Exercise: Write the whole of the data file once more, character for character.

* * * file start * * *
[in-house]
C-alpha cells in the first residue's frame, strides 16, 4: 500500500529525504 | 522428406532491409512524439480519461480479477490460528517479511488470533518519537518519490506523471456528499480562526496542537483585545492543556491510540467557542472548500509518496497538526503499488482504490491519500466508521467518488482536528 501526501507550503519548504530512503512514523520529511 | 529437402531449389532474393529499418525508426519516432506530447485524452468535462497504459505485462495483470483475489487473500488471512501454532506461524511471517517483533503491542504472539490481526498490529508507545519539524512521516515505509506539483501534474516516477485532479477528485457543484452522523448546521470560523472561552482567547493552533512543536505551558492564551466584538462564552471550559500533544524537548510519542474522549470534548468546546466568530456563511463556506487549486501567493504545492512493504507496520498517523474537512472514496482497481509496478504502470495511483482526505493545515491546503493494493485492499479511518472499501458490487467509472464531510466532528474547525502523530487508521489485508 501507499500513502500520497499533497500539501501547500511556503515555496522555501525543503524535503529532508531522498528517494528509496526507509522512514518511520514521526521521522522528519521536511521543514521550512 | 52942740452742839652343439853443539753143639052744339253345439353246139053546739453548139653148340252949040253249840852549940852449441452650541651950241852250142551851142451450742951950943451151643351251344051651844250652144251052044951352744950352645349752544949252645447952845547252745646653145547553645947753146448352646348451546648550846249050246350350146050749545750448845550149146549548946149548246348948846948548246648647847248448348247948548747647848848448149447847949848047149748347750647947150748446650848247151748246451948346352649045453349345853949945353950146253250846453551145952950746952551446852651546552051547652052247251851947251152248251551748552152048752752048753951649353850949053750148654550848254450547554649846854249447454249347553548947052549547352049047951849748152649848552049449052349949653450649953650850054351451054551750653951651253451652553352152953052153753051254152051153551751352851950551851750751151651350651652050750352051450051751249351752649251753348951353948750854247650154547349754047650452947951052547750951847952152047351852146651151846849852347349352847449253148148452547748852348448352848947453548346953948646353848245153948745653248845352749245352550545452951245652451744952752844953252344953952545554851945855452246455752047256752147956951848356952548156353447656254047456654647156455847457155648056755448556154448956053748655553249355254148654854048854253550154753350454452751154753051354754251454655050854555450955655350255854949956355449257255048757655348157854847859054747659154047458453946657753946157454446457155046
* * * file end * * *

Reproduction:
[in-house]
C-alpha cells in the first residue's frame, strides 16, 4: 500500500529525504 | 522428406532491409512524439480519461480479477490460528517479511488470533518519537518519490506523471456528499480562526496542537483585545492543556491510540467557542472548500509518496497538526503499488482504490491519500466508521467518488482536528 501526501507550503519548504530512503512514523520529511 | 529437402531449389532474393529499418525508426519516432506530447485524452468535462497504459505485462495483470483475489487473500488471512501454532506461524511471517517483533503491542504472539490481526498490529508507545519539524512521516515505509506539483501534474516516477485532479477528485457543484452522523448546521470560523472561552482567547493552533512543536505551558492564551466584538462564552471550559500533544524537548510519542474522549470534548468546546466568530456563511463556506487549486501567493504545492512493504507496520498517523474537512472514496482497481509496478504502470495511483482526505493545515491546503493494493485492499479511518472499501458490487467509472464531510466532528474547525502523530487508521489485508 501507499500513502500520497499533497500539501501547500511556503515555496522555501525543503524535503529532508531522498528517494528509496526507509522512514518511520514521526521521522522528519521536511521543514521550512 | 52942740452742839652343439853443539753143639052744339253345439353246139053546739453548139653148340252949040253249840852549940852449441452650541651950241852250142551851142451450742951950943451151643351251344051651844250652144251052044951352744950352645349752544949252645447952845547252745646653145547553645947753146448352646348451546648550846249050246350350146050749545750448845550149146549548946149548246348948846948548246648647847248448348247948548747647848848448149447847949848047149748347750647947150748446650848247151748246451948346352649045453349345853949945353950146253250846453551145952950746952551446852651546552051547652052247251851947251152248251551748552152048752752048753951649353850949053750148654550848254450547554649846854249447454249347553548947052549547352049047951849748152649848552049449052349949653450649953650850054351451054551750653951651253451652553352152953052153753051254152051153551751352851950551851750751151651350651652050750352051450051751249351752649251753348951353948750854247650154547349754047650452947951052547750951847952152047351852146651151846849852347349352847449253148148452547748852348448352848947453548346953948646353848245153948745653248845352749245352550545452951245652451744952752844953252344953952545554851945855452246455752047256752147956951848356952548156353447656254047456654647156455847457155648056755448556154448956053748655553249355254148654854048854253550154753350454452751154753051354754251454655050854555450955655350255854949956355449257255048757655348157854847859054747659154047458453946657753946157454446457155046